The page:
September 11, 2013 7:00 AM | Anthony Swinnich
It would be hard to question 17-Bit's pedigree after Galak-Z: The Dimensional shown at PAX Prime indicates they have a lot left in the creativity tank. It's a good thing, too, since standing out in the overly crowded twin stick shooter genre is getting harder and harder to do.
The 1980s saturday morning cartoon style the game is dressed up with oozes personality. While one should never underestimate the power of nostalgia, 17-Bit is pulling out all the stops to make this feel really special. The high-octane introduction cinema is awesome, the music is energizing, and the voice acting is top notch. Seeing your character actually speaking at the bottom of the screen is also a really nice touch, lending more personality to both the characters you'll take control of and the ones you'll shoot down, since enemies show up on the opposite side of the screen. It's particularly satisfying to watch their transmission blink out when you obliterate their ship.
The game underneath the animated aspects plays really well, though. You begin adrift in space, but gain control of the ship after a brief tutorial that teaches you the controls as your systems come back online one by one. The interstellar dogfighting that follows is a lot of fun due to the unique twists put on the controls. My favorite is that you can actually pilot the ship in reverse and shoot the direction opposite you're heading. It sounds like a simple concept, but it really gives you a lot of flexibility and maneuverability during intense battles. The weaponry is also quite satisfying to fire. I especially liked the laser scan that occurs before firing a volley of missiles at the now-marked targets.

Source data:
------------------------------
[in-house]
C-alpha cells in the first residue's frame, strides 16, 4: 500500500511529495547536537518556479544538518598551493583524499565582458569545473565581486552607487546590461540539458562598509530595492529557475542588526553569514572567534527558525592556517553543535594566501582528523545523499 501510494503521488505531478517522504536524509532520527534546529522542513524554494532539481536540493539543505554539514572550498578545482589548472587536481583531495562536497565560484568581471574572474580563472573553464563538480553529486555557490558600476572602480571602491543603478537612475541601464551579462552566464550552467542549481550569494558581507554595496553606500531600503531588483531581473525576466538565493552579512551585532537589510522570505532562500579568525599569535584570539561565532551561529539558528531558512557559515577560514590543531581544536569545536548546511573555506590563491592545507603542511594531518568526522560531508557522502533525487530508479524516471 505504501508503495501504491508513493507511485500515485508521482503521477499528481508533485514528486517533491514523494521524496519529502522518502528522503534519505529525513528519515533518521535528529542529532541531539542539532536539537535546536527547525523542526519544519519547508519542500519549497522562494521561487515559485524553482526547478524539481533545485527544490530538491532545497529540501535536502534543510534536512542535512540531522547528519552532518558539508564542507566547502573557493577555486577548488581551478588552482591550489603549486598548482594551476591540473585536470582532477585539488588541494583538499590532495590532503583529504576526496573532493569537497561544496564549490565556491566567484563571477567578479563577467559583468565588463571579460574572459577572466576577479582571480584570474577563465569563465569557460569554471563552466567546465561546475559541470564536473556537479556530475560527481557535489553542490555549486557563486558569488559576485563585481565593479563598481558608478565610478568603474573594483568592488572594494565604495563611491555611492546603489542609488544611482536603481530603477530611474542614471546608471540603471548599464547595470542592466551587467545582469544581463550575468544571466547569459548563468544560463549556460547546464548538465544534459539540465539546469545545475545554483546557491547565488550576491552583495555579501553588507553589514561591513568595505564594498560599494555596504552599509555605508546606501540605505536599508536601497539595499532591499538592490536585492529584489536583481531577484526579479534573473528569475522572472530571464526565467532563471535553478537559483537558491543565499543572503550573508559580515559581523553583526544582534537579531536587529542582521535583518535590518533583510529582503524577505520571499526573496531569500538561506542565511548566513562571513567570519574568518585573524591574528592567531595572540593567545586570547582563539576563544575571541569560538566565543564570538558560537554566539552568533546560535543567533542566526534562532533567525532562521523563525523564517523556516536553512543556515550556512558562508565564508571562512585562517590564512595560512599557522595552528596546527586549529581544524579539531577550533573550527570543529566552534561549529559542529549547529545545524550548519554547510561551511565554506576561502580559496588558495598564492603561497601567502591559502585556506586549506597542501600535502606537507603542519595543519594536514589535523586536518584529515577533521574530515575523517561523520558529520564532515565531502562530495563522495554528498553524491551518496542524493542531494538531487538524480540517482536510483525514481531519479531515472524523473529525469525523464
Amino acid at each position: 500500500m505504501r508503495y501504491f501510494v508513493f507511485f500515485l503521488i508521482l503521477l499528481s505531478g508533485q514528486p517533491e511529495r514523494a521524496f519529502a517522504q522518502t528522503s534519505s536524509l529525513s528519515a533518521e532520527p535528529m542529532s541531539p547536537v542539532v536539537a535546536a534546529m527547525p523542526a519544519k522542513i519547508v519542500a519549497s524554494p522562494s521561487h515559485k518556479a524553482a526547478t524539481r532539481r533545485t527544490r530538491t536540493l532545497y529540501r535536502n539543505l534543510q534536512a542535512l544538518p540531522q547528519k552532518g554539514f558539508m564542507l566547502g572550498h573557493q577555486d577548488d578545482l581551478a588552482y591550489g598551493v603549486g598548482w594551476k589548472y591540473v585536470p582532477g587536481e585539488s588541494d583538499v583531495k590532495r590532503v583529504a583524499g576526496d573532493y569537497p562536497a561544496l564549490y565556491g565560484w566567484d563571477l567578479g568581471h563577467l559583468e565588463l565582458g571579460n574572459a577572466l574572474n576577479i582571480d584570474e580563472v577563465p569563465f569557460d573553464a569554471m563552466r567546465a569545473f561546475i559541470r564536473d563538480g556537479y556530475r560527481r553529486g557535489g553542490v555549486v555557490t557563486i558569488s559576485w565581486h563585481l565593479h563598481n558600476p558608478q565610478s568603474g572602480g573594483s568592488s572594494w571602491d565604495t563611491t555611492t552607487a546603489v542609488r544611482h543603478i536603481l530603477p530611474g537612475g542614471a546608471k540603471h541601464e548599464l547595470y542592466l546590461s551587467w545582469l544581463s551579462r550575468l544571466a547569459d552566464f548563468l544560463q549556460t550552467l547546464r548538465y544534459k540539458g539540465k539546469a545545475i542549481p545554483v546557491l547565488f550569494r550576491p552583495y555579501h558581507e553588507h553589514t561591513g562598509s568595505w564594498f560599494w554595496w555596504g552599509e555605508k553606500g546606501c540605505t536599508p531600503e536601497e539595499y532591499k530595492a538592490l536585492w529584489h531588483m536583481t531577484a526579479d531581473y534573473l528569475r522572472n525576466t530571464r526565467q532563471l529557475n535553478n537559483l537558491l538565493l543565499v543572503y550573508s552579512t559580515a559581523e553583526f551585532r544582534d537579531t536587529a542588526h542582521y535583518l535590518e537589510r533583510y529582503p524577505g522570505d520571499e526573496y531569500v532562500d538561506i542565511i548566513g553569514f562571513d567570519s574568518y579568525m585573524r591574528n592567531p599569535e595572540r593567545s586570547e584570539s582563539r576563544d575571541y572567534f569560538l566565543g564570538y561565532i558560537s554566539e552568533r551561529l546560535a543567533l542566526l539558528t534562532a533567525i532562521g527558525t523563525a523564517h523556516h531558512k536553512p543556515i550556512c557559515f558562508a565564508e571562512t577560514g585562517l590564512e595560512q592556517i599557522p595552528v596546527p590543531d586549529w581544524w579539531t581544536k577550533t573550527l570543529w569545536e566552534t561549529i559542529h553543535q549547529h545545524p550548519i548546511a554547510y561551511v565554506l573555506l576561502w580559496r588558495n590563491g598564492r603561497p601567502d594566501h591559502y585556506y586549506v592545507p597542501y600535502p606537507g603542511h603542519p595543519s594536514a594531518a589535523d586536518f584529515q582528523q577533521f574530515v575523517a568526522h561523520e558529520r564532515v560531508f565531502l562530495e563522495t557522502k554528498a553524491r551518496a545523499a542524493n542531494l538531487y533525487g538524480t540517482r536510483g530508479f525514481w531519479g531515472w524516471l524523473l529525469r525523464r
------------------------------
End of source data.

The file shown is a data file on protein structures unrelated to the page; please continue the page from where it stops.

17-Bit has a lot of ideas for the final game that weren't present in the demo. The most notable is that ships will be fully customizable with parts you can find drifting through space, or purchased at stores. There may also be black market traders that can offer rare or unique pieces. Also unrepresented is the random nature of the levels. The game's stages may be entirely random in the final version, though that isn't yet locked in stone. There will also be an expansive multiplayer and post-release DLC, though details were scant on both of those elements as well.
Exploring the deep, rocky expanses in Galak-Z was reminiscent of the NES classic Solar Jetman, though it's a bit easier to control. Don't expect it to go easy on you, though, as that 80s-era difficulty may have made the nostalgia trip alongside the aesthetic. The demo concludes with a fight against a powerful Gundam-esque mech suit. While it can be defeated, I didn't see anyone that could do it at the show. Perhaps we'll all fare better when the game releases, though when is about as uncharted as the deep expanses of the universe. Galak-Z will first colonize the Playstation 4, then expand operations to Steam and maybe the Vita.